Electronic music has long been indebted to female music makers who went out on a limb to create something new and interesting.

Innovators of electronic music have changed the landscape of many a creative industry including art, film and of course music itself. These women have long been pushing the sonic envelope in their respective fields and for good read reason - they are damn good at it.

So here are our 10 experimental artists of note and how they changed the game in a way electronic music will forever be thankful for.

#1. Gudrun Gut

Even inBerlin, Gut stands out amongst the crowd. She is responsible for a bunch of dynamic music in both her band Malaria! and as a soloist. She also founded her own label, Monika Enterprise.

Recent release ‘Wildlife’ sees her revisiting organic sounds that evoke the atmosphere of the dark German forest. It also features a rather obtuse cover of Tina Turner’s “Simply the Best”.

#2. Daphne Oram

The BBC’s Radiophonic Workshop was the epicenter of electronic innovation in the 1950s and 1960s, leading the way was Daphne Oram. She was experimenting with electronic music as far back as the 1940s, and by 1959 she had her own purpose-built studio and her own drawn sound system, which she called Oramics.

Basically, the idea involved using patterns drawn on clear film to modulate sound produced by oscillators, an idea still used today by products like MetaSynth.

#3. Delia Derbyshire

A contemporary of Oram at the BBC Radiophonic Workshop, Derbyshire is known for her astonishingly ahead-of-its-time 1963 arrangement of the theme to Doctor Who. Need we say more? Yet her work stretches beyond that. “Blue Veils and Golden Sands” (above), the soundtrack for a 1967 documentary on the Tuareg people of the Moroccan desert, is particularly nice. It was decades ahead of its time.

#4. Charlotte “Bebe” Barron

Barron and her husband Louis created the world’s first entirely electronic film score — the 1956 soundtrack to Forbidden Planet, which was created in the duo’s New York studio on home-built equipment. The studio itself may well have been the first electronic studio in the US, and attracted luminaries like John Cage, Tennessee Williams, and Anaïs Nin.

#5. Wendy Carlos

One of the earliest proponents of the synthesizer, Carlos’s unexpectedly popular 1968 record Switched-On Bach — a suite of Johann Sebastian Bach’s pieces, all recorded on an early Moog synth — was a hugely important step in introducing the whole idea of electronic music to the general public. She is also responsible for the futuristic score for Tron.

But we love her for The Shining score. It still creeps us out.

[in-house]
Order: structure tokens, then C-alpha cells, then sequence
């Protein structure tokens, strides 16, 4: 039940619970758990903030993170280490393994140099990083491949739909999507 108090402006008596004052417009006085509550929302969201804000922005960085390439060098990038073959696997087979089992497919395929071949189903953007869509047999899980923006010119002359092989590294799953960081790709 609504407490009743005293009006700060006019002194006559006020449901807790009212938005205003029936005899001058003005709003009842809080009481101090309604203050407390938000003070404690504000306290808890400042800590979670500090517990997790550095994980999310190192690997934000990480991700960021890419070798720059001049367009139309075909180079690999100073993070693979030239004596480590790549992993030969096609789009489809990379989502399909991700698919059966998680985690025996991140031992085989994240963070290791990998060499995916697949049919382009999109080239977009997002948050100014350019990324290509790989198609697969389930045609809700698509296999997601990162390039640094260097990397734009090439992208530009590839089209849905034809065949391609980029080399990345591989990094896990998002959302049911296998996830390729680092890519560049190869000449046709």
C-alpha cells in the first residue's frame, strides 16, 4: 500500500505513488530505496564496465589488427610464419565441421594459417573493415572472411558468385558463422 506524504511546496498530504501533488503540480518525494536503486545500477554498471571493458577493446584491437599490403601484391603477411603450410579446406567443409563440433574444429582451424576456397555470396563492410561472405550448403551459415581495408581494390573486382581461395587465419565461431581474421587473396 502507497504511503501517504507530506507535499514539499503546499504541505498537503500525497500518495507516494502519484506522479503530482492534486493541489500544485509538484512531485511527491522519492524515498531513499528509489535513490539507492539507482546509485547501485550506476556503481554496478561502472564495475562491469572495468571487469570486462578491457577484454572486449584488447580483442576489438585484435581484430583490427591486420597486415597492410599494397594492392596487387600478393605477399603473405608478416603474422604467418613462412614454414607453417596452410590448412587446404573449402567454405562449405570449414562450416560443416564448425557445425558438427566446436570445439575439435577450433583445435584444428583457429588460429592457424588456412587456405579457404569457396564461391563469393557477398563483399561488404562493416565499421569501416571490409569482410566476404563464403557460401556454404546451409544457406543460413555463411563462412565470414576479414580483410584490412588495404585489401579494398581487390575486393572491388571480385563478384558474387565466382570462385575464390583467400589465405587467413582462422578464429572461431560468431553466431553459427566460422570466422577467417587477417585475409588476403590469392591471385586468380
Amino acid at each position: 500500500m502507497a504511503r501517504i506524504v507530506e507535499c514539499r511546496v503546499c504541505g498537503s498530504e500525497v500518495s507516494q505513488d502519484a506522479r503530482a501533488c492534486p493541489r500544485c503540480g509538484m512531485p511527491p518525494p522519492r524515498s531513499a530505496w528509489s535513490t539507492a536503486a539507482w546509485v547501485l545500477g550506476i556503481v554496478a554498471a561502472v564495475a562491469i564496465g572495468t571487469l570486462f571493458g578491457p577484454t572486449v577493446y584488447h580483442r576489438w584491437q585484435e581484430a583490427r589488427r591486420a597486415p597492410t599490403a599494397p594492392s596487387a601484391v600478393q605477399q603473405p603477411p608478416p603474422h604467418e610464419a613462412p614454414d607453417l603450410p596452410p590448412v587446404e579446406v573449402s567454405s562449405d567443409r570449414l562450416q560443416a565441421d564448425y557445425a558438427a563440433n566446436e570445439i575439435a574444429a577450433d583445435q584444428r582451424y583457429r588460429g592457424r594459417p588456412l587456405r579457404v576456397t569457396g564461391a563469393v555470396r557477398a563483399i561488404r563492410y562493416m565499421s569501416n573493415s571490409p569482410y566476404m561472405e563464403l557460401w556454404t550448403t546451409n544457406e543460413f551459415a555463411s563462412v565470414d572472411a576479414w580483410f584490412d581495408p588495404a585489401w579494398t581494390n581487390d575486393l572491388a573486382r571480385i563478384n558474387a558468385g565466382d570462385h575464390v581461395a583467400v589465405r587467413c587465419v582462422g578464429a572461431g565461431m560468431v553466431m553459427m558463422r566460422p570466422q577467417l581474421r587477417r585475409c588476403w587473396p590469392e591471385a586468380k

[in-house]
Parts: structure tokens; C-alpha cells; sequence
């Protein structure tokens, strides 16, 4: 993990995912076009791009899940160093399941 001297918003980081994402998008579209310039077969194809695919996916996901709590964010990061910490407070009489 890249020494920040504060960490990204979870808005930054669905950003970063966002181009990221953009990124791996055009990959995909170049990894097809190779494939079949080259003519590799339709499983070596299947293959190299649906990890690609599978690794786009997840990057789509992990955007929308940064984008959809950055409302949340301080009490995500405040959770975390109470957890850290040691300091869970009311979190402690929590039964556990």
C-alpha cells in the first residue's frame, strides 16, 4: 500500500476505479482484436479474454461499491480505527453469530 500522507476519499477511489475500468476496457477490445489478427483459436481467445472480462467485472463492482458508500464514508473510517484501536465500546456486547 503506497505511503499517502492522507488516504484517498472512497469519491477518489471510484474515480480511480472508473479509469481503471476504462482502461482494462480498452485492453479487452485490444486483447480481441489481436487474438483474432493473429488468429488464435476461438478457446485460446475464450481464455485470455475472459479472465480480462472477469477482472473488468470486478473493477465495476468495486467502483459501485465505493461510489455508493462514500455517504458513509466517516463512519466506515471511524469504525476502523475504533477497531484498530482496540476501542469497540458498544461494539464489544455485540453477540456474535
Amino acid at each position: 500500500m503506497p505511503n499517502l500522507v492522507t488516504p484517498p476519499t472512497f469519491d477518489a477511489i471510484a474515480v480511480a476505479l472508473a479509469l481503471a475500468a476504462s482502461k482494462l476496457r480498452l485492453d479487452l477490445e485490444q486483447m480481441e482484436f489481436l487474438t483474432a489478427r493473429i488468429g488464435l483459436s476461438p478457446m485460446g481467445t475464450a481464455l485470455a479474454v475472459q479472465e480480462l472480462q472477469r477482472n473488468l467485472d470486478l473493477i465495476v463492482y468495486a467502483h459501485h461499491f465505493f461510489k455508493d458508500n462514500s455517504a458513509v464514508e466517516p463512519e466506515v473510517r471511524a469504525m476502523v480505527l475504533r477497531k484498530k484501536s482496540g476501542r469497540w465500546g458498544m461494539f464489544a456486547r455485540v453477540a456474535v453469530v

#6. Annette Peacock

Flying Lotus, eat your heart out — Annette Peacock was recording experimental electronic rap as far back as the early 1970s. Yes we said the 1970’s. Her 1972 album I’m the One was as innovative as it was tripped-out and uses elements of free jazz, free form poetry and psychedelic rock to create a record that still sounds startlingly contemporary today.

#7. Clara Rockmore

Rockmore was a violin prodigy before discovering Leon Theremin’s weird instrument, called the theremin, in the 1920s. She became its foremost exponent, collaborating with Theremin himself to refine the instrument’s design and creating techniques that are still used today.

#8. Laurie Spiegel

After working with synths throughout the 1960s, Spiegel was one of the first musicians to grasp and embrace the possibilities offered by the advent of computers. She experimented with algorithmic composition and shared what she’d learned in the form of software like Music Mouse, an intelligent synth program for home computers.

There was something of a resurgence of interest in Spiegel’s work earlier this year when her track “Sediment” surfaced unexpectedly on the score to The Hunger Games.

#9. Pauline Oliveros

Pauline Oliveros was one of its first members of the San Francisco Tape Music Center (USA’s answer to the UK’s Radio Workshop). She went on to found the Deep Listening Institute. Recently turned 80, she’s still going strong.

#10. Laurie Anderson

Anderson’s endlessly innovative approach to music has seen her devise several of her own instruments — most notably the tape-bow violin, which used magnetic tape instead of horsehair and was later refined to include a MIDI sampler.

She was featured on seminal 1977 compilation Women in Electronic Music (along with Oliveros and Spiegel) and 35 years later, she’s still as inventive as ever.

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